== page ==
This is because BAM files are block compressed, and sorted data is more easily compressible than unsorted data (repetitions and similar records tend to be closer together, and the underlying compression algorithm can do a better job). This is a well-documented phenomenon, and there are even a number of compression tools (e.g. SCALCE, MINCE, ORCOM, etc.) that are built on this principle of compression "boosting".
Just as Rob has said, sorting helps out the compression algorithm as reads sorted by position will have very similar DNA, eg:
AAAAAGTGTT AAAAAGTGTT AAAAGTGTTA AAAAGTGTTA AAAGTGTTAA ...
Also the chromosome name will often be the same, as will the first few bits of the position value.
From a more theoretical point, which I think is interesting enough to worth mentioning, sorting is actually all about removing information from the data. This might sound weird, but in terms of entropy, thats exactly what's happening:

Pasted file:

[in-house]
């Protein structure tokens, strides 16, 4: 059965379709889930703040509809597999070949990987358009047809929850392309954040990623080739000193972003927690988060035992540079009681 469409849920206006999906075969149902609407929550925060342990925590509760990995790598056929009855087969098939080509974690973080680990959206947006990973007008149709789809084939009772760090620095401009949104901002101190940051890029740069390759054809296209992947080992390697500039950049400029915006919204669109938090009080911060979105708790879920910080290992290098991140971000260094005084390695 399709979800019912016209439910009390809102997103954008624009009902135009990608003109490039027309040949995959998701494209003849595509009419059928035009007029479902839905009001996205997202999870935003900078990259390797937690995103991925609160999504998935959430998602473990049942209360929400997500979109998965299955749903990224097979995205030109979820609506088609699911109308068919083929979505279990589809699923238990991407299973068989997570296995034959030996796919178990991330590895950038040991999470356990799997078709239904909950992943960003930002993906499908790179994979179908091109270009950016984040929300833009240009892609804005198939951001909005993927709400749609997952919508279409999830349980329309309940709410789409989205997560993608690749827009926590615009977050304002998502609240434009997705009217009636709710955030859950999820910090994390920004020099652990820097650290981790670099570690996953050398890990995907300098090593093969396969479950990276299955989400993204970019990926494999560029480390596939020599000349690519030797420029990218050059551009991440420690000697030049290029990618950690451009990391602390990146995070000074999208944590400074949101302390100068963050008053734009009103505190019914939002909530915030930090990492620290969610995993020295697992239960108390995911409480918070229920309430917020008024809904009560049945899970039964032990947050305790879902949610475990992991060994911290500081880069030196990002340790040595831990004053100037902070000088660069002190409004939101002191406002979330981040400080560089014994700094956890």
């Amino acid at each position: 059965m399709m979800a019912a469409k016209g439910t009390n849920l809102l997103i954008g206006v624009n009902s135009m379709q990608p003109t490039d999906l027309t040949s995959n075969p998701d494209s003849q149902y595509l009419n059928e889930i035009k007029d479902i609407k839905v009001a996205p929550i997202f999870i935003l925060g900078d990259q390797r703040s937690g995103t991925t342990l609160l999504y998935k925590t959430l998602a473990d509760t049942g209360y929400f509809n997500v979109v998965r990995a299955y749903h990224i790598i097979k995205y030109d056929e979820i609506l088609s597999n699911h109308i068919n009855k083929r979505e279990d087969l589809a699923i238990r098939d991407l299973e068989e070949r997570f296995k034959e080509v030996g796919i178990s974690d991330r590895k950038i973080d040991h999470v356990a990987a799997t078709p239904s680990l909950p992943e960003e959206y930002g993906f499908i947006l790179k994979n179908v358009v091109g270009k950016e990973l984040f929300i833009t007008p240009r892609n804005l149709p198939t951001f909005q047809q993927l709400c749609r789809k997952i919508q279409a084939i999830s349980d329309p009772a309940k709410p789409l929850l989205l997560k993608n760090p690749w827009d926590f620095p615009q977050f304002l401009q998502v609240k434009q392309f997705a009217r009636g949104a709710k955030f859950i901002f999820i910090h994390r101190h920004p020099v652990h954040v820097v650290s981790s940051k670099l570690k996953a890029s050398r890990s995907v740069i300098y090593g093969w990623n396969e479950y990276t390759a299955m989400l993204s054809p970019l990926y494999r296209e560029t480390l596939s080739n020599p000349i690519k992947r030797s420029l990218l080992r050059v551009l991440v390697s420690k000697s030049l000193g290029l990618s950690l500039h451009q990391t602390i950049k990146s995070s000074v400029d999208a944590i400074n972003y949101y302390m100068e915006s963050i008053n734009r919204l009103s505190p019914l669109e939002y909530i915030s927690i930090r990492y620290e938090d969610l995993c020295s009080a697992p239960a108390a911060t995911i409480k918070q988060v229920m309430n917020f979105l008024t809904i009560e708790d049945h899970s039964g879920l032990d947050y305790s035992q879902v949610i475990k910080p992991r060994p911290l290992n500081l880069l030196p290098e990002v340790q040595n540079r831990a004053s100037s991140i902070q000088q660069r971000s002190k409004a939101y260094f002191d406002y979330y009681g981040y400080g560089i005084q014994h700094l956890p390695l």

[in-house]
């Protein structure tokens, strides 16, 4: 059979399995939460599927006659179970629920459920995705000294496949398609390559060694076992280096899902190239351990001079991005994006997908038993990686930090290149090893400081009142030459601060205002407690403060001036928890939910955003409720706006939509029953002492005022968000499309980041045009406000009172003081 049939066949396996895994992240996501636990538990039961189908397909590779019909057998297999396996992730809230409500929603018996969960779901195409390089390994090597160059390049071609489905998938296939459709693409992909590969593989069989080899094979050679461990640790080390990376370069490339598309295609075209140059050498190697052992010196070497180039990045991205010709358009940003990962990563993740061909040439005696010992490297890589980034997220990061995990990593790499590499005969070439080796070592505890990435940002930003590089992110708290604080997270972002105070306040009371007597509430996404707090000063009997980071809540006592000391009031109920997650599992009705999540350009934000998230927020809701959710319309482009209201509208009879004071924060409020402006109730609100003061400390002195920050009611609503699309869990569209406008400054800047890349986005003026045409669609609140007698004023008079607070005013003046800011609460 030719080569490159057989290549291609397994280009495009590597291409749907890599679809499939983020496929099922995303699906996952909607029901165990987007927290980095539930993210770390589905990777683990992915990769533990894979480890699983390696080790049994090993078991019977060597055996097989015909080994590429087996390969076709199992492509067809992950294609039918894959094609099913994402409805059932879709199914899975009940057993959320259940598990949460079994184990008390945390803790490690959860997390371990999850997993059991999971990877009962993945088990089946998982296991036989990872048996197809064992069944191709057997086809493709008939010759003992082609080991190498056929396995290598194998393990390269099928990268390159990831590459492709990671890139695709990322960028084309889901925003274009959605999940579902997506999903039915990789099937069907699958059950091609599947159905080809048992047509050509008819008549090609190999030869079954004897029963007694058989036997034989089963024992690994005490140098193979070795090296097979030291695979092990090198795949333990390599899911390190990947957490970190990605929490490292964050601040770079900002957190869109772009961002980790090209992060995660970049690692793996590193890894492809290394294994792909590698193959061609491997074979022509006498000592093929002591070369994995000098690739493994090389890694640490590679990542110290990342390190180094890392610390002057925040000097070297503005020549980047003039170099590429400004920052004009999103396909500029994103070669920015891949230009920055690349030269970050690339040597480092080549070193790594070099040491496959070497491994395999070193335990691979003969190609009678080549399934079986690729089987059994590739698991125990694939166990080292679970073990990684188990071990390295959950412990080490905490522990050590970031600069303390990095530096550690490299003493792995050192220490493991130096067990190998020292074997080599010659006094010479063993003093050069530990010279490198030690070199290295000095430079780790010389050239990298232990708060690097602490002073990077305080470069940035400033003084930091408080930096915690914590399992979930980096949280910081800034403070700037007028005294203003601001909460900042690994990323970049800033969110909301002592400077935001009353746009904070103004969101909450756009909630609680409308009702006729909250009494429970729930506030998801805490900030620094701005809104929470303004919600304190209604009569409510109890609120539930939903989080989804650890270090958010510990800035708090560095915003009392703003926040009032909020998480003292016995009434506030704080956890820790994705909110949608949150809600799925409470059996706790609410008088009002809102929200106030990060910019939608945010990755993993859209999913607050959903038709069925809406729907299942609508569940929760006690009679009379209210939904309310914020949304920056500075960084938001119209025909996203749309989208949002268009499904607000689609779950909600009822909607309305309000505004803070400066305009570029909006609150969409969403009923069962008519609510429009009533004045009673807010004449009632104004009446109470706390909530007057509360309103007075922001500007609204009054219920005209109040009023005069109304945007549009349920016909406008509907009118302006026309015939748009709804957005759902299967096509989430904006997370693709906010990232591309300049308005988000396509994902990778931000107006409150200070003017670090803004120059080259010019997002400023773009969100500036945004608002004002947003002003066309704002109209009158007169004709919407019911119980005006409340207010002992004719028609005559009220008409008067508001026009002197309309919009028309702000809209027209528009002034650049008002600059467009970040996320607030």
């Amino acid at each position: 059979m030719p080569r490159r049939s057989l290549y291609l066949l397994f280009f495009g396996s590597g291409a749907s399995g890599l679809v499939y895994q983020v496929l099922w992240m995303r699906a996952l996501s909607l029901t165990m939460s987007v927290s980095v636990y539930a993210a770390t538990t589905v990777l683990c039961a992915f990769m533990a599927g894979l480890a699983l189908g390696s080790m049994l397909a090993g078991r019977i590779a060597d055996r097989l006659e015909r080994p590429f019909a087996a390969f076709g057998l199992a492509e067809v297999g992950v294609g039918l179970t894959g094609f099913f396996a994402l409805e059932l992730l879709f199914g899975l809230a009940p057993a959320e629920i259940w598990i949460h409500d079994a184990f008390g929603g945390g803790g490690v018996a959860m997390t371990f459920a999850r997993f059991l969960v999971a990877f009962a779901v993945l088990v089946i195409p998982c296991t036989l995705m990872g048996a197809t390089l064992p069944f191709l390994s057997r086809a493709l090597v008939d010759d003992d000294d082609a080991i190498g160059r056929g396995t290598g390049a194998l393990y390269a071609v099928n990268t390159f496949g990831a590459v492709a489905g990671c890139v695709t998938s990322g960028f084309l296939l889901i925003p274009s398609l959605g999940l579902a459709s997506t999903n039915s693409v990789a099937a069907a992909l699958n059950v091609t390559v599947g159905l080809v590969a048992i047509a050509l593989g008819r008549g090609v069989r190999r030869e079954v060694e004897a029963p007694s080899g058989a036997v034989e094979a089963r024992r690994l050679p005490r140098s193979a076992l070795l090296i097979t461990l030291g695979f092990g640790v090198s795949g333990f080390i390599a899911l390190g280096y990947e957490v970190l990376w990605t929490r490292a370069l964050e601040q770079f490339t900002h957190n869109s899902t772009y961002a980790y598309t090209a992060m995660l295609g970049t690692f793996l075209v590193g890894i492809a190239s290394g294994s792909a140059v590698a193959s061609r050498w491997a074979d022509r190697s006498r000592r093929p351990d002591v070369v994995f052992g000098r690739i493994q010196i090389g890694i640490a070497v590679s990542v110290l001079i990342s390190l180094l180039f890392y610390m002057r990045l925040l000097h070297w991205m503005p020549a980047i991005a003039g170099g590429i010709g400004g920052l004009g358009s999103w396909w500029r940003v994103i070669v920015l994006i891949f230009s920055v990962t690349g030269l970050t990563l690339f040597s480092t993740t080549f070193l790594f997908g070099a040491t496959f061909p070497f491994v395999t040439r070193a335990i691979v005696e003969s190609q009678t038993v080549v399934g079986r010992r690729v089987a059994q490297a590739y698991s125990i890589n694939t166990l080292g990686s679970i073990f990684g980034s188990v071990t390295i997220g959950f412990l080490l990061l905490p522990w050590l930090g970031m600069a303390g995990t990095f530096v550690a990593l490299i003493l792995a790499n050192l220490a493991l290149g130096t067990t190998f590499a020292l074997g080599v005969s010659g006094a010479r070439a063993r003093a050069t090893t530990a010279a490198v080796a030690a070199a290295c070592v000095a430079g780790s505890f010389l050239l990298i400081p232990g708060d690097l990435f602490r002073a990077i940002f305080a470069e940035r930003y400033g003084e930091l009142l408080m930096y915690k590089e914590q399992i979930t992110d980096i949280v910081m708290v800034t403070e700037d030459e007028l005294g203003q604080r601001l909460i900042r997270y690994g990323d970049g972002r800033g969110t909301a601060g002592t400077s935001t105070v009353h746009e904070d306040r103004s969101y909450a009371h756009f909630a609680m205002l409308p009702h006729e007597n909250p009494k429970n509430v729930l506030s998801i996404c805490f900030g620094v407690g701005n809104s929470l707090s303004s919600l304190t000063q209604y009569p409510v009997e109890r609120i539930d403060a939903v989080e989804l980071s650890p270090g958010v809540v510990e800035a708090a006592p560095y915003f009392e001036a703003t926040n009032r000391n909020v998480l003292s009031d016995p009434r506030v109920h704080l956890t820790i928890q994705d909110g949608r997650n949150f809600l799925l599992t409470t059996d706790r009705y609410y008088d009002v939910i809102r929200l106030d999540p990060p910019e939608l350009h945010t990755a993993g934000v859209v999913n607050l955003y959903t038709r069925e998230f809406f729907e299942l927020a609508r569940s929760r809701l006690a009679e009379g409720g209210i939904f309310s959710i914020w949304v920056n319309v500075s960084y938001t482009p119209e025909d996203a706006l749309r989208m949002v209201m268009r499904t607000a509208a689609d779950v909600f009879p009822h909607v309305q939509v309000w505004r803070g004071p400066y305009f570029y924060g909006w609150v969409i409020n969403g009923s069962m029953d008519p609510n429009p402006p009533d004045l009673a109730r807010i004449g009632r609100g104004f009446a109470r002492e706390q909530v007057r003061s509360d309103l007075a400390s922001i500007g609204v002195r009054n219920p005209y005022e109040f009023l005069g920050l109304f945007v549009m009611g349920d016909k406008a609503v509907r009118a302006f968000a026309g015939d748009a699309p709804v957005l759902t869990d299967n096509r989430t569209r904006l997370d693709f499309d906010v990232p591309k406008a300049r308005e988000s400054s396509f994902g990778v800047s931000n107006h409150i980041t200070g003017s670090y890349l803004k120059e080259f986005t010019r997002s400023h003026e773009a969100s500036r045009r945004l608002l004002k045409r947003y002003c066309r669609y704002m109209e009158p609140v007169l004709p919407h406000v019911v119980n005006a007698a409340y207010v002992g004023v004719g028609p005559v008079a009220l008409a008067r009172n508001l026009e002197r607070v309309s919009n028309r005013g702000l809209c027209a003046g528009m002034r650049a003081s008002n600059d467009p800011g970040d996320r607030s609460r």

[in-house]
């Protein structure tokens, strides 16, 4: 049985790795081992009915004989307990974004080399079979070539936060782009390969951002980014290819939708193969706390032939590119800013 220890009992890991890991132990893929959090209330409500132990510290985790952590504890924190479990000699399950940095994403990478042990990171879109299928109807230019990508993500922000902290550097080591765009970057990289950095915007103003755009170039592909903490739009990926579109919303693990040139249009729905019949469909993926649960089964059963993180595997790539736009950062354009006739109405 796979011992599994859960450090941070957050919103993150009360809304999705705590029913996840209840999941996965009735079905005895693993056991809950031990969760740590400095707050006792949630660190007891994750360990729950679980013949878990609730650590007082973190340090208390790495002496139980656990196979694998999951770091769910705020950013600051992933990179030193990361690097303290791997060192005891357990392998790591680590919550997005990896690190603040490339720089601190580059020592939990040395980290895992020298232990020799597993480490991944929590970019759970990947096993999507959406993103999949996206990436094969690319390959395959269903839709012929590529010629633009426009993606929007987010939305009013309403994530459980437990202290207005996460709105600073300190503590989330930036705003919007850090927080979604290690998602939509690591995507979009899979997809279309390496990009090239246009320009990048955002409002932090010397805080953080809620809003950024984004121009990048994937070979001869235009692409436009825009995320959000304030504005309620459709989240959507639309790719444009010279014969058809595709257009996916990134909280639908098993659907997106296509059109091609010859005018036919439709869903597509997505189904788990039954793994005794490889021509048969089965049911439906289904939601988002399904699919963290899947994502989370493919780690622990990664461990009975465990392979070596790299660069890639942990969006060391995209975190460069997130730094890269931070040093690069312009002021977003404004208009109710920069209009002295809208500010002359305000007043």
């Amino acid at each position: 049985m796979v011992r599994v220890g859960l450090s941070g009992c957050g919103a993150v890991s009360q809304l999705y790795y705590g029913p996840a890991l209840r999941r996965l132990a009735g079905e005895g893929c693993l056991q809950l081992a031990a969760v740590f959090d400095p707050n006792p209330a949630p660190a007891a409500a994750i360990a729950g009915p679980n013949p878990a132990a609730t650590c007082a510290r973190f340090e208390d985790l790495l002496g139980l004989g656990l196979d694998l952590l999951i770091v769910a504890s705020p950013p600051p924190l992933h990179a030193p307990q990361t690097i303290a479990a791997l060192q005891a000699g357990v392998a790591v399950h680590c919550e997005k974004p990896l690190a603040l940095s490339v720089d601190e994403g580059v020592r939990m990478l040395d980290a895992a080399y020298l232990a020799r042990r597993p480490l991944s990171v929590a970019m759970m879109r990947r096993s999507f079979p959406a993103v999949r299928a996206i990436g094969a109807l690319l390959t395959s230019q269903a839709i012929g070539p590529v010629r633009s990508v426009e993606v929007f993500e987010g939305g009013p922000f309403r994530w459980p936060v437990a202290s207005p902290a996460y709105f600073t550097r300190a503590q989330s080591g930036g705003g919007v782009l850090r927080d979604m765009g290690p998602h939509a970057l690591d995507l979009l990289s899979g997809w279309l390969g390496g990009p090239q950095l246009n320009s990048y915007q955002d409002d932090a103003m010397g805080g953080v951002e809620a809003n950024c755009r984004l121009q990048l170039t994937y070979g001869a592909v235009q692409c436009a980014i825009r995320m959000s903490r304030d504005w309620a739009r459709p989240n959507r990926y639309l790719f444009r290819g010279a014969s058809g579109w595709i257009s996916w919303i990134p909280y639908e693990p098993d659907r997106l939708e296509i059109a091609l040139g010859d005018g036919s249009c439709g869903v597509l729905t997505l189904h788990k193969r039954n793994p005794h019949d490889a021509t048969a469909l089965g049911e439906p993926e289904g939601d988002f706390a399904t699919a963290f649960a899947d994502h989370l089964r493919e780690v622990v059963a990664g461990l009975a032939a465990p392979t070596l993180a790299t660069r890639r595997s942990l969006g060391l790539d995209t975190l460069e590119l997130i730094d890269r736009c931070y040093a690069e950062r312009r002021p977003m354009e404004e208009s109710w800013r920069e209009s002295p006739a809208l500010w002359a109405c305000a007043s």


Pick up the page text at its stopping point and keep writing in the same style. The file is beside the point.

Original Sorted 5 1 3 2 4 3 2 4 1 5 10 6 9 7 8 8 7 9 6 10 14 11 16 12 15 13 17 14 13 15 11 16 12 17
You might say that these two lists contain exactly the same amount of information in them, but you'd be wrong. Although there's a 1:1 mapping of items in the lists, I encoded a message in the original list, where if the number on the next row is higher than the number on the current row, we write down a 1, else a 0. Can you read the message?
Thus, sorting the list reduce the amount of information/entropy in the dataset. This is, fundamentally, why sorting helps compression.